A request by a for-profit company seeking the entire digitized contents of the county’s registry of deeds should be viewed with some skepticism, and we don’t fault the Waldo County commissioners for initially balking at a request last fall by MacImage of Maine for just that — the entire contents of the registry’s electronic land records database. But far from pursuing an end-run around local government, MacImage owner John Simpson seems to have bent over backwards to make the change beneficial to Waldo and the other 15 counties he has approached.

In September 2009 a Hancock County Superior Court justice handed down a ruling that appeared to vindicate Simpson’s efforts to gain access to that county’s electronic records. Armed with a verdict, Simpson could have bullied his way into the registries of other counties using the Freedom of Access Act as a shield against criticism. But he hasn’t done that.

If anything, Simpson has shown himself more than willing to negotiate. His original FOAA request legally required the county to comply within five days. Seven months later, he could be forgiven for throwing up his hands and digging in for a fight. Instead, Simpson continues to say that he will share the profits from this proposed arrangement, his portion of which he will reinvest in digitizing the county’s records until that process is complete.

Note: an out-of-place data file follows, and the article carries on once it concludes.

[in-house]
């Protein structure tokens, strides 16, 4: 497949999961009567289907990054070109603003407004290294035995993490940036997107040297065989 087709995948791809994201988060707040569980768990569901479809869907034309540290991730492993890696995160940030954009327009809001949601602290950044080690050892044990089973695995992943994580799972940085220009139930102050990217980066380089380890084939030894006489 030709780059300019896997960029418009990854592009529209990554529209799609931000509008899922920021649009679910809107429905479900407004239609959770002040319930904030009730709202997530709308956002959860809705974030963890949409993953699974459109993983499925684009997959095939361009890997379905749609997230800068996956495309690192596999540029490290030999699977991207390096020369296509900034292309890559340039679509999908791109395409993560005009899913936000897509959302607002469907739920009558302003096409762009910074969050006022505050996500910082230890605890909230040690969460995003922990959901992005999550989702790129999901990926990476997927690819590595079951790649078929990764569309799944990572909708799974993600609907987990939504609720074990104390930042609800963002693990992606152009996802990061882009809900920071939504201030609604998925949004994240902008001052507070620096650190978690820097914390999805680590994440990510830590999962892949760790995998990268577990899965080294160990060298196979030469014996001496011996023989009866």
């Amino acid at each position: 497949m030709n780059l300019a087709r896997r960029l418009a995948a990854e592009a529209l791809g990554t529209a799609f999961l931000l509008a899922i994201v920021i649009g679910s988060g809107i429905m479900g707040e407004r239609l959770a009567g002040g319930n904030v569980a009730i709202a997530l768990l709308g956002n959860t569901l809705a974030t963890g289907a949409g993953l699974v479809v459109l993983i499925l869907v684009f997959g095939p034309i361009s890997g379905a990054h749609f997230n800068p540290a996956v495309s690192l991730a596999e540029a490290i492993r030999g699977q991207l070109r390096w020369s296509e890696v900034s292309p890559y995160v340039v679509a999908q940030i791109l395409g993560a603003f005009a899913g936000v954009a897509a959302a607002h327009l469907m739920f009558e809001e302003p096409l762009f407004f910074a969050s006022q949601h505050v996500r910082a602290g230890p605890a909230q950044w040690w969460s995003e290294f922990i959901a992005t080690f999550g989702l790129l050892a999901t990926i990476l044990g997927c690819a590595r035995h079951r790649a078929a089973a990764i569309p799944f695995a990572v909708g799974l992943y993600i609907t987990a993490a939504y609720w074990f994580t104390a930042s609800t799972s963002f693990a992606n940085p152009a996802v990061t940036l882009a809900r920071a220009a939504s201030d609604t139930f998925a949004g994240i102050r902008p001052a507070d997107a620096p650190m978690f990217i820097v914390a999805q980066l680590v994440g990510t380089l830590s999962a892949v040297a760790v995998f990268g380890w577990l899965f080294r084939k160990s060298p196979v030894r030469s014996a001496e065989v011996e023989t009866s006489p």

We have no doubt that Simpson is motivated by what could be a big payday once the system is established, but he will have earned it. We agree with his assessment that the state’s land records should be accessible from a single database, and the catalog of electronic records should be complete. And we tend to agree with his projection that a more complete and easily accessible database will bring in more business from realtors and other parties who don’t presently use the registry enough to warrant a subscription. We have no doubt that the county will want the entire contents of the registry digitized a some point in the near future, and Simpson has offered to split the cost.

This week, the commissioners settled on an offer: a bulk sales rate of 4.5 cents for a single page document and 2.5 cents for each additional page. Using Simpson’s estimate that the average document would run three pages, the cost per document comes to 9.5 cents, or more than $23,000 for the roughly 250,000 land records currently in the county’s electronic database. Simpson, however, thinks he should pay something in the range of $1,200 in order to copy everything.

The discrepancy lies in the two different views taken on the same issue. While the county commissioners are thinking about the value of each document, Simpson is basing his estimate on the labor and materials required to do a data transfer.

County officials have cited the costs of compiling and maintaining the registry as justification for charging a per-document fee to Simpson, but these have been paid through fees over the years. Last year the registry made more than its entire $226,000 operating budget from a combination of fees, transfer tax and interest. Roughly $75,000 of that revenue came from sales of copies of land records. An agreement with MacImage might cut into these profits for several years, but we believe Simpson has presented a good case that the benefits down the road will outweigh the upfront costs. If that’s not enough of an incentive, it appears that Simpson is willing to return to court — a move that would cost taxpayers money and probably still result in MacImage’s gaining access to the registry.